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Rome’s First Triumvirate

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					Rome’s FIRst
Triumvirate
 60 B.C.E. – 53 B.C.E

     By: Jim Ellis
                   Rational
► To better gain an understanding of the political and
 social history of the world we live in, it is important for
 middle school world history students to be introduced
 to cultures other than their own. By introducing the
 students to these ancient world cultures they can begin
 to gain a better understanding of the current world
 they live in and how it progressed to its current state.
                Grade Level
►I   will be teaching this
      lesson to seventh
     grade world history
           students.
             Content Standard
►   Grade 7: World Studies: Ancient Times to 1750

►   In the seventh grade students begin the four-year historical
    sequence with a study of the ancient world. This study includes
    not only history but incorporates each of the other six standards
    into the chronology. Students learn that each historic event is
    shaped by its geographic setting, the culture of the people,
    economic conditions, governmental decisions and citizen action.
    Students also expand their command of social studies skills and
    methods.
                        Objectives
►    The seventh grade world history students will:

1.   Identify the members of Rome’s first triumvirate with 100% accuracy.
2.   Explain the personal qualities of each ruler in the triumvirate, as well what
     each member had to gain by forming the triumvirate.
3.   Identify how the triumvirate was unique and important in the evolution of
     Roman society and life.
4.   Prepare a one page analytical paper discussing the importance of the
     triumvirate in Roman history and what effect, if any, the triumvirate had on
     the future of Rome and its governance.
5.   Based upon the criteria and examples discussed in class, each student must
     construct a model of Caesar and his army crossing the Rubicon River and
     returning home to Rome.
6.   Support or refute the idea that Rome’s first triumvirate rule was a pivotal
     turning point in the direction of Roman rule and history.
     What is a Triumvirate?

►   Tri-um-vi-rate – a government of
    three officers or magistrates
    functioning jointly.
  Members of the Triumvirate


1. Gnaeus   Pompeius Magnus – “Pompey the
  Great” (106-48 BCE)

2. Marcus   Licinius Crassus – (112-53 BCE)

3. Gaius   Julius Caesar – “Julius Caesar” (100-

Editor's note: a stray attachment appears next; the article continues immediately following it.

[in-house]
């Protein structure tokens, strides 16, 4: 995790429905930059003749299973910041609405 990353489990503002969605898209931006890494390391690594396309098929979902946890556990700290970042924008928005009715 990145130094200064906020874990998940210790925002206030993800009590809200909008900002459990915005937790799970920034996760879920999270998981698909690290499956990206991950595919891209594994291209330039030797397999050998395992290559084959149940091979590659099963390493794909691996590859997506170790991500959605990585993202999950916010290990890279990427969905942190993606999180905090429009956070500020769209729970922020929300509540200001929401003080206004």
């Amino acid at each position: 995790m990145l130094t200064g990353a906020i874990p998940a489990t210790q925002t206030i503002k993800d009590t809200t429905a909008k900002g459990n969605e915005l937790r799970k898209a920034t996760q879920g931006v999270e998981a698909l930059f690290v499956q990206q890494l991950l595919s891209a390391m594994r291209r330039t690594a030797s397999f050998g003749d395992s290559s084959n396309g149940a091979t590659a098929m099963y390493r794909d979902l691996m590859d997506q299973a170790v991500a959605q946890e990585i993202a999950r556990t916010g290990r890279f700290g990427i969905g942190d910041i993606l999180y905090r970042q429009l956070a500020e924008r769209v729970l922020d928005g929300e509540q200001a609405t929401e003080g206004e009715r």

44 BCE)
Who Were These Men?
          Gnaeus Pompeius Magnus
            “PomPey tHe GReat”
►   Pompey, who lived from 106-48 BCE,
    was a general in the Roman army under
    the rule of Sulla. When Sulla died in
    78 BCE Pompey took this opportunity
    to ask the Senate for a series of special
    high commands so he could deal with
    the revolts that were plaguing the
    Republic at that time. Pompey quickly
    dealt with the many problems plaguing
    Rome while all the time gaining more
    Senate approved powers. In 70 BCE
    Pompey joined forces with the newly
    elected Consul, (and future triumvirate
    member), Crassus. Before Pompey
    joined the triumvirate he single-
    handedly redrew the map of the Eastern
    Mediterranean by developing new
    cities through conquest. Pompey,
    through his victories had increased
    Rome’s annual income by 70 percent.
       Marcus Licinius Crassus
►   Crassus was know in late Republic
    as Rome’s richest man. Though
    not born into a life of money,
    Crassus gained much of his wealth
    through greedy schemes by
    becoming the cities greatest
    landlord. Crassus used this money
    to support political ambitions,
    which lead to his being appointed
    Consul in 70 BCE. Crassus’s
    biggest military achievement was
    his defeat of Spartacus and the
    slave revolt in 71 BCE. Crassus,
    had joined forces in 70 BCE with
    Pompey, and would eventually help
    form Rome’s triumvirate by 60
    BCE.
            Gaius Julius Caesar
►   Caesar, who was a military genius,
    was elected Consul in 59 BCE with
    the help of his triumvirate friends,
    Pompey and Crassus. Today